Re: Huh?

                    Funny, just checked on my Nexus 7 (you know the stock android one?!?!) and I can disable all the google stuff, even the play store

                  2. Craigness

                    Re: Huh?

                    If you think that needing to have an amazon account before being able to access the amazon store is an abuse then tell Nokia and they can include it in their complaint. It has just as much relevance to anything as your point about needing to have a google account to access the google store. If you don't want to use a google account on android then get your apps from somewhere else. A google account is 100% NON-mandatory to use the features of android (the google apps are not part of android, they are licensed separately - RTFA); that's why you can skip the sign-in when you first set up the device. If you don't want to use the google apps then disable them and you'll never need to know they ever existed. Google can't abuse you when you can't see its apps!

          2. Vic

            Re: Huh?

            > And if you want to transfer contacts you have to send everything to Google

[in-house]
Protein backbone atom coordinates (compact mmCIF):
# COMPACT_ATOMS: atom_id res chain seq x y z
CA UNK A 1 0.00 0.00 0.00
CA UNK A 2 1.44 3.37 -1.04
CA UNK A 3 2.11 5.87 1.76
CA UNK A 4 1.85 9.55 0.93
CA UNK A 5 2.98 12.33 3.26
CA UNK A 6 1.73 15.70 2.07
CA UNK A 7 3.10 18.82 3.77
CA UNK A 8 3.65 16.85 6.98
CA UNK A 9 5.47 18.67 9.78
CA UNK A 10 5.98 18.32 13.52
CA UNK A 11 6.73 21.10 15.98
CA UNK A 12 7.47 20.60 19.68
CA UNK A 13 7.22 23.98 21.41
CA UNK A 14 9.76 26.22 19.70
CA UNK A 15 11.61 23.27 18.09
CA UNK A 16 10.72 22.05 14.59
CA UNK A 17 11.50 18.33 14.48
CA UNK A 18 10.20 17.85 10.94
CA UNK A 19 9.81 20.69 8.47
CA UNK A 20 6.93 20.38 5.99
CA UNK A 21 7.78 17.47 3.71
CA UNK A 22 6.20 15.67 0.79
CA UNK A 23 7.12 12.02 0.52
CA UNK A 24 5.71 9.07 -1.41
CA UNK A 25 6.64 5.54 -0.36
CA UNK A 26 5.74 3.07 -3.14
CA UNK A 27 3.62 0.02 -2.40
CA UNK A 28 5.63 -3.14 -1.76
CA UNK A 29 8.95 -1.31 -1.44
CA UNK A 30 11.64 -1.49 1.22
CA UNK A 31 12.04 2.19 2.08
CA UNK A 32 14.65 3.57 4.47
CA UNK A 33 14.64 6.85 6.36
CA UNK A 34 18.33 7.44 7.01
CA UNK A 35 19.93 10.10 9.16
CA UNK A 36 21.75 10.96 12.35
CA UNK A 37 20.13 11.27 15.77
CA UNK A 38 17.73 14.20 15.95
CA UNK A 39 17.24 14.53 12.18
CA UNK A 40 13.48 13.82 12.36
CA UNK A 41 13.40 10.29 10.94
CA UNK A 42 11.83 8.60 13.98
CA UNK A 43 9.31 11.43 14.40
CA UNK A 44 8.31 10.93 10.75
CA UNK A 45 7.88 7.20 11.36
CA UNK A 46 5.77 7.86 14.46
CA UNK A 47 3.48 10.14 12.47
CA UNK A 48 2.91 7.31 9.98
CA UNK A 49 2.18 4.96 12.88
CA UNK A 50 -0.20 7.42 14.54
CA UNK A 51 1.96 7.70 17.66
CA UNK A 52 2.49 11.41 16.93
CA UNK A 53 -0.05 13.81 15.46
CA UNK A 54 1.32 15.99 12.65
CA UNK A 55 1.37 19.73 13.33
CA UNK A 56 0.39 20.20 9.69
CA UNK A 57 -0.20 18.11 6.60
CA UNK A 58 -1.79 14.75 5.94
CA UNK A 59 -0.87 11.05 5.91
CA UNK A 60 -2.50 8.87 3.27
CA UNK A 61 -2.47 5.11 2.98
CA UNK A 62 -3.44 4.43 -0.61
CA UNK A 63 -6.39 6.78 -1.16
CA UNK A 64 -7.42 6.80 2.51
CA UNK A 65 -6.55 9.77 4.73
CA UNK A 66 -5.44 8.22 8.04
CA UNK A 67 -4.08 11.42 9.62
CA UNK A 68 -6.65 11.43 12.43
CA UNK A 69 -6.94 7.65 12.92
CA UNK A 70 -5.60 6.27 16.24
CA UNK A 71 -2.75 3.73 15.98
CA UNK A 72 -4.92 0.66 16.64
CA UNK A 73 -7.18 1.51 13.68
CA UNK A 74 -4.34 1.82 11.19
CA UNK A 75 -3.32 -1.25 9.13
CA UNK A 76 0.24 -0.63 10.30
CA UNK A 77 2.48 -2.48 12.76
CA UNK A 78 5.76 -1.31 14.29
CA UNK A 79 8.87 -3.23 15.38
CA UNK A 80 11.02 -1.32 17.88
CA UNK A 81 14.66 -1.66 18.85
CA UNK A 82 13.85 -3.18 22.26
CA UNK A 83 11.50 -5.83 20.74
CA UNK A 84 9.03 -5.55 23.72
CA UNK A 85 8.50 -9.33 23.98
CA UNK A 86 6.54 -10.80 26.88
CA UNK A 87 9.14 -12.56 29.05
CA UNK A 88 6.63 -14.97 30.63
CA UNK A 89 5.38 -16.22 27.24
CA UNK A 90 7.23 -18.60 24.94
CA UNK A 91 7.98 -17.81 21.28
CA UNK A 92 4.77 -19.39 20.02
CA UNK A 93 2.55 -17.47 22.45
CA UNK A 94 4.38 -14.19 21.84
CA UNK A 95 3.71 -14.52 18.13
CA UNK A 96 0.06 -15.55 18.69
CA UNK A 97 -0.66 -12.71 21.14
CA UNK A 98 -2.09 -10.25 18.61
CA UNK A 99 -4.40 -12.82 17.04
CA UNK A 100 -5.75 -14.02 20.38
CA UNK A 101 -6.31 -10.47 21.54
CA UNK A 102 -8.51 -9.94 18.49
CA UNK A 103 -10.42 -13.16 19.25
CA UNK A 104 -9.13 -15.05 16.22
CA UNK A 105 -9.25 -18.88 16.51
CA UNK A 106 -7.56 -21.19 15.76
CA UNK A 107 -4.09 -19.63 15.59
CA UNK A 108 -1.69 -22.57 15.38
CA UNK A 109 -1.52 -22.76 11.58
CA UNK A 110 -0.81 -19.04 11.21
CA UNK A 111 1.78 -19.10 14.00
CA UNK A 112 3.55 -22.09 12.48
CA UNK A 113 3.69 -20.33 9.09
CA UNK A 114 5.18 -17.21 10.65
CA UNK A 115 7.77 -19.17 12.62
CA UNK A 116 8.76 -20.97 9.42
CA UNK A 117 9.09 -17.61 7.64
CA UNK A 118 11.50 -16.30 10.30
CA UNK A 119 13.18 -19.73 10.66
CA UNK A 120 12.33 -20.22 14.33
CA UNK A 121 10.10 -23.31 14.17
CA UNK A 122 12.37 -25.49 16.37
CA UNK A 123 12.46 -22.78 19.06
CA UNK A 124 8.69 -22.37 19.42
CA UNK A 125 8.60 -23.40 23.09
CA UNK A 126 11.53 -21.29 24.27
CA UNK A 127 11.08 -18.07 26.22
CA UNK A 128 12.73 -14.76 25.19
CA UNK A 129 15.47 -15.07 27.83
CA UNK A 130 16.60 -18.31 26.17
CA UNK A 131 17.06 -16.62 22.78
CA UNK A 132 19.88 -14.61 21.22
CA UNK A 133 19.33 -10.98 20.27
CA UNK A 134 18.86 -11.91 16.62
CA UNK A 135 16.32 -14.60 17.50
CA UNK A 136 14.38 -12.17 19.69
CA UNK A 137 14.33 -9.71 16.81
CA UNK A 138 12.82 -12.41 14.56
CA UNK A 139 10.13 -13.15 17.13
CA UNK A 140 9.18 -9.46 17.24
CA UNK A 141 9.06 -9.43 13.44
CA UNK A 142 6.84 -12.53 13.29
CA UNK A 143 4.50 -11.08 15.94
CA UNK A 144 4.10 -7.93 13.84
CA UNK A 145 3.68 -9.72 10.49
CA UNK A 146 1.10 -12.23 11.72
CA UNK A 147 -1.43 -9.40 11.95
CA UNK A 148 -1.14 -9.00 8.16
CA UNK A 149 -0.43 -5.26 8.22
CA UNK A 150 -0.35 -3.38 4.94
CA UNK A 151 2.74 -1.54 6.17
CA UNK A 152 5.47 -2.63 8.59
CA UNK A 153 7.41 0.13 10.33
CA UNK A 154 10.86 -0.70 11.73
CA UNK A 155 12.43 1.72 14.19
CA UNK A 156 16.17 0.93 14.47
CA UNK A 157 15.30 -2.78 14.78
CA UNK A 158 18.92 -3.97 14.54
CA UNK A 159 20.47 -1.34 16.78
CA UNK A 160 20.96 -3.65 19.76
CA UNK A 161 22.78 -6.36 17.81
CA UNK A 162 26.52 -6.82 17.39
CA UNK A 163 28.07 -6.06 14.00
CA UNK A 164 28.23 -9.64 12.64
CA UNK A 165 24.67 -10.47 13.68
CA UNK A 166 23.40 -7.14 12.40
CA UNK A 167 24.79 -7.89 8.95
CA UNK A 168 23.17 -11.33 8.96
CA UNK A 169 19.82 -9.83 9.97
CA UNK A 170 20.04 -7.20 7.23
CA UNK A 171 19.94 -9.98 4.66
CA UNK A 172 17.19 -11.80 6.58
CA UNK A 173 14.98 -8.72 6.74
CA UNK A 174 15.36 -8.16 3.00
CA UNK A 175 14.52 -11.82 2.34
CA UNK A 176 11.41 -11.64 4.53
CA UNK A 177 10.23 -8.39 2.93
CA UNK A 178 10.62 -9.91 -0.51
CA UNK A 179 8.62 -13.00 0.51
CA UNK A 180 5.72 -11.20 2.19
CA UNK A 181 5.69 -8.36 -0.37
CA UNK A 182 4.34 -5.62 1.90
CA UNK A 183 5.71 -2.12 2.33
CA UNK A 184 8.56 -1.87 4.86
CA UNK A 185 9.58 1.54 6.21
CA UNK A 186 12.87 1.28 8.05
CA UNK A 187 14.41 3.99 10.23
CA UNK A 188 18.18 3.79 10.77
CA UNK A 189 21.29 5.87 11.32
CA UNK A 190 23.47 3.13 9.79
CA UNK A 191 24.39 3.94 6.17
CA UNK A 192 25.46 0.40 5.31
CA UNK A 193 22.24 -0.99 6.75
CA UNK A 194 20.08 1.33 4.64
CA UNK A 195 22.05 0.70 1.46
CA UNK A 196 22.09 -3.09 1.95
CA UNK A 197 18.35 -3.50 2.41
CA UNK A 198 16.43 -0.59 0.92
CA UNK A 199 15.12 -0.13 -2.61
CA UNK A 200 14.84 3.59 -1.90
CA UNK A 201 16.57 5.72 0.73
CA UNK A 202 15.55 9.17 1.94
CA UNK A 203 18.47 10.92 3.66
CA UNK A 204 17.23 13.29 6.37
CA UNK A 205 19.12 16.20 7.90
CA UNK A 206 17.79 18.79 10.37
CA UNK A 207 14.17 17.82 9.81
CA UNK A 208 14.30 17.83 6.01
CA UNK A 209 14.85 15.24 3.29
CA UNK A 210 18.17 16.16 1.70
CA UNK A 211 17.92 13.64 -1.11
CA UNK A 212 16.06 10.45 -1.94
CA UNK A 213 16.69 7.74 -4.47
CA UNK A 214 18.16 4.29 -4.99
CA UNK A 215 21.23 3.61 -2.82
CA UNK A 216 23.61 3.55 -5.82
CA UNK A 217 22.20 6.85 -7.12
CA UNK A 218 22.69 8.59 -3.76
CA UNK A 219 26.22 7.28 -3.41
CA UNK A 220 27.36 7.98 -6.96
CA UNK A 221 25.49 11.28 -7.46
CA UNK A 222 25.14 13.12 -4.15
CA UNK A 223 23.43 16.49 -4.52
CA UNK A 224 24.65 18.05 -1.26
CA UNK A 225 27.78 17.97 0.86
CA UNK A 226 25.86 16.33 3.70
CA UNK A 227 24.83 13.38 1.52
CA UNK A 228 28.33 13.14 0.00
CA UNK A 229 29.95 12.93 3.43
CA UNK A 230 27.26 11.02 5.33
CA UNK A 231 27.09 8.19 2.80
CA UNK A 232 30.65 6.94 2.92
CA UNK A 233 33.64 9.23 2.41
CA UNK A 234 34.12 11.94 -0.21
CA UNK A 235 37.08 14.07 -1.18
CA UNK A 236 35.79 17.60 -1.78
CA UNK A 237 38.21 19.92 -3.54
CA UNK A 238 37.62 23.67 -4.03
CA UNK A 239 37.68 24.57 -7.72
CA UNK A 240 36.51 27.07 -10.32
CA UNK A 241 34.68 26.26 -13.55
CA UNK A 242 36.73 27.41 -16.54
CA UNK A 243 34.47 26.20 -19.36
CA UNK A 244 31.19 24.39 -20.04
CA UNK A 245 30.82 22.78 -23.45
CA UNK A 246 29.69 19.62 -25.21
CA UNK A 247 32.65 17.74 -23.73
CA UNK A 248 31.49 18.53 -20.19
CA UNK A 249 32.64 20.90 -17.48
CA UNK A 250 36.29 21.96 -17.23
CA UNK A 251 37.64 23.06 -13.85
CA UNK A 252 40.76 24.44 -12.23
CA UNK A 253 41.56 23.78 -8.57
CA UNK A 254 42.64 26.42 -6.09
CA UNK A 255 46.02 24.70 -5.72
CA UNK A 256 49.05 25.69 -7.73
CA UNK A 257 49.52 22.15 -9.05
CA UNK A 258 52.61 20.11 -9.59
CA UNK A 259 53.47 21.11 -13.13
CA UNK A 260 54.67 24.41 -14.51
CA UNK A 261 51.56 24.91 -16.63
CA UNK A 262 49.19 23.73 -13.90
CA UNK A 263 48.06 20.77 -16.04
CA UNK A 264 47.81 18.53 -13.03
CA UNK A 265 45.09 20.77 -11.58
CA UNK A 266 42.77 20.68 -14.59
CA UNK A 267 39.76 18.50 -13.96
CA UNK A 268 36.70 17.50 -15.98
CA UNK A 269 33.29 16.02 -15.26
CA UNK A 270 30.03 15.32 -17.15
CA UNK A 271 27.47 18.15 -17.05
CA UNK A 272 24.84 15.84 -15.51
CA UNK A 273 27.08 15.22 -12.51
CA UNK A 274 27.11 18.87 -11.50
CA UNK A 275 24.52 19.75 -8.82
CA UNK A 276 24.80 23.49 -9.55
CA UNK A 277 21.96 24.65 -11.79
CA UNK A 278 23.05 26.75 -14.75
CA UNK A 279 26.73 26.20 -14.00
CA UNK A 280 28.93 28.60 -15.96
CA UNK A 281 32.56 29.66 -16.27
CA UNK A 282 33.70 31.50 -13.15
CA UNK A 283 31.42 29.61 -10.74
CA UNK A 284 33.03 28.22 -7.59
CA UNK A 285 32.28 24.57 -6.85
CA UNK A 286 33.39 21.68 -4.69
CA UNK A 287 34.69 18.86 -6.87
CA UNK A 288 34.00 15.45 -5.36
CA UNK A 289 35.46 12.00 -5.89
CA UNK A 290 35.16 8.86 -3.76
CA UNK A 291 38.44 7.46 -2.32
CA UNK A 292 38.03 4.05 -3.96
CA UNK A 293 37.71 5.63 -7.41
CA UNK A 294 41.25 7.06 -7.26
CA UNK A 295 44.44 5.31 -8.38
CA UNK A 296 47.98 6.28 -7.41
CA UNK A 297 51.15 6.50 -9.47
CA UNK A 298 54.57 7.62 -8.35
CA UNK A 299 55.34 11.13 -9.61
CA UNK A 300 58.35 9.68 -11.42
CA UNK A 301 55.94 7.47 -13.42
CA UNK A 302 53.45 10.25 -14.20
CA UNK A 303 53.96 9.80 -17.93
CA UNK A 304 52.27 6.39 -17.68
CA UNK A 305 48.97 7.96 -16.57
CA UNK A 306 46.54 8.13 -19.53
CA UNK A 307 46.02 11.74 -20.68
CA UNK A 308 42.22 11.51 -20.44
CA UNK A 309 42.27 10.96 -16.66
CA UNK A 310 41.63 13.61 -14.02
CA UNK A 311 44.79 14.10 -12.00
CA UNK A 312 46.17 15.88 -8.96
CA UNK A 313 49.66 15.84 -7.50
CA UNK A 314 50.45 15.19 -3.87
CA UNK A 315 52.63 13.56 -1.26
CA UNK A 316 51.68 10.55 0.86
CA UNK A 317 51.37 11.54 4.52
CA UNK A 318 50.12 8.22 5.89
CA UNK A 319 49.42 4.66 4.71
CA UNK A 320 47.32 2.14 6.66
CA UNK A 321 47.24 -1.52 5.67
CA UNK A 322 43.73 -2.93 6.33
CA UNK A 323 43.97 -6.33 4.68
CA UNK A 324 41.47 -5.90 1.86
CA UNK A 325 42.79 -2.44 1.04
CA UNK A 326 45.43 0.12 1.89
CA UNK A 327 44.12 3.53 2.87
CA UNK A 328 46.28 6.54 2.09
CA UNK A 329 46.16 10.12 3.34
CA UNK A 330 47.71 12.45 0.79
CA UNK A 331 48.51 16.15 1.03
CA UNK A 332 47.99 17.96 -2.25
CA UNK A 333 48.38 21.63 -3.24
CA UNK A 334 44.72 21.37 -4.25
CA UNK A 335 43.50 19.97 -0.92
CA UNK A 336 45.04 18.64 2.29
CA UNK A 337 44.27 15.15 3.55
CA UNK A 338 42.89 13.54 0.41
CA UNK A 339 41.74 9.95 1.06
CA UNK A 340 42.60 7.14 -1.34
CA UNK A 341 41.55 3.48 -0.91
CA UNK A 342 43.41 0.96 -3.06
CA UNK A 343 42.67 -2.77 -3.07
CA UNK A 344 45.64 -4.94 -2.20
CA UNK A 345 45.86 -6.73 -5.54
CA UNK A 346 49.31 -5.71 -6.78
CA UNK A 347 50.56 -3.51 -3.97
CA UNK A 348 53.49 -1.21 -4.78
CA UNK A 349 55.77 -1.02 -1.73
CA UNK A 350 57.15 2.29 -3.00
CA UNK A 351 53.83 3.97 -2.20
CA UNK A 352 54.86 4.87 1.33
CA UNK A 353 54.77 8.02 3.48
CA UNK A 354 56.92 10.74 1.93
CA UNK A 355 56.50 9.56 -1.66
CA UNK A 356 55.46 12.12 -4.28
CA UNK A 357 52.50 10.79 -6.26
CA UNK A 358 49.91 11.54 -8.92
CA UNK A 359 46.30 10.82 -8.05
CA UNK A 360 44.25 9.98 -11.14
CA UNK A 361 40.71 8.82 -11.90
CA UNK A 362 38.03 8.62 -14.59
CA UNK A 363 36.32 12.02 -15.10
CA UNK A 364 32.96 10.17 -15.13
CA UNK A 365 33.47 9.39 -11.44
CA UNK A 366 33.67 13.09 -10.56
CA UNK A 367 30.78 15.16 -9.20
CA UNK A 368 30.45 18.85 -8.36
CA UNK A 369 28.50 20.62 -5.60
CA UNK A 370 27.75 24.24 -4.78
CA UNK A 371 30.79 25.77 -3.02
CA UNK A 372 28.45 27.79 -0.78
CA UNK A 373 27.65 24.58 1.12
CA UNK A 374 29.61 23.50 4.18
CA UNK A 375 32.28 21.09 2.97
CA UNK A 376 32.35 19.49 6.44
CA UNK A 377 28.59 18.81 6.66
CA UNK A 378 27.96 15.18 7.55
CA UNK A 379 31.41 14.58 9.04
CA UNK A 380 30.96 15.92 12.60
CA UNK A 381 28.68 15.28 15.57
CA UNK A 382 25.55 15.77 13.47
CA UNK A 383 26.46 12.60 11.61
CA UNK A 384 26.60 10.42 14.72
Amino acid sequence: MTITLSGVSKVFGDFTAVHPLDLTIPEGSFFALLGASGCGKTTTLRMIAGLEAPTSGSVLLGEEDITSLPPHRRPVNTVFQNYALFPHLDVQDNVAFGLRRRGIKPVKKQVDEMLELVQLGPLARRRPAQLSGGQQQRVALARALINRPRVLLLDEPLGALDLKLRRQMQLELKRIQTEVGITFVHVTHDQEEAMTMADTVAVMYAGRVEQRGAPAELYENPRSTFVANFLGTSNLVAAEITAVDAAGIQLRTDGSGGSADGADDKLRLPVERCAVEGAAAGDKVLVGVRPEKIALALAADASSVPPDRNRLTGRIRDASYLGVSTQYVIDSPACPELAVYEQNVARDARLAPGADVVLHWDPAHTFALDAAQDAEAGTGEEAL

Do you?

            Wow. I'm glad I didn't know that last time I exported my contacts to my SD card...


      5. heyrick Silver badge

        Re: Huh?

        "Android is the dominant OS for portable devices (verging on a monopoly)." - Google might be privacy-invading sharks, but they're good at what they do. If Android didn't work and wasn't cheap then it wouldn't be adopted.

        "It is not possible to remove Google apps (e.g. Chrome, Maps etc)." - it isn't possible to remove Facebook, or Timeline-thingy, or OrangeEtMoi, or the games that don't even work in my country (supplied by Orange France to a person in France, WTF?), or a dozen other things that I just can't get rid of. It gets worse - on the apps listing I can selectively hide my own app installs, but I can do sod all about the baked-in stuff.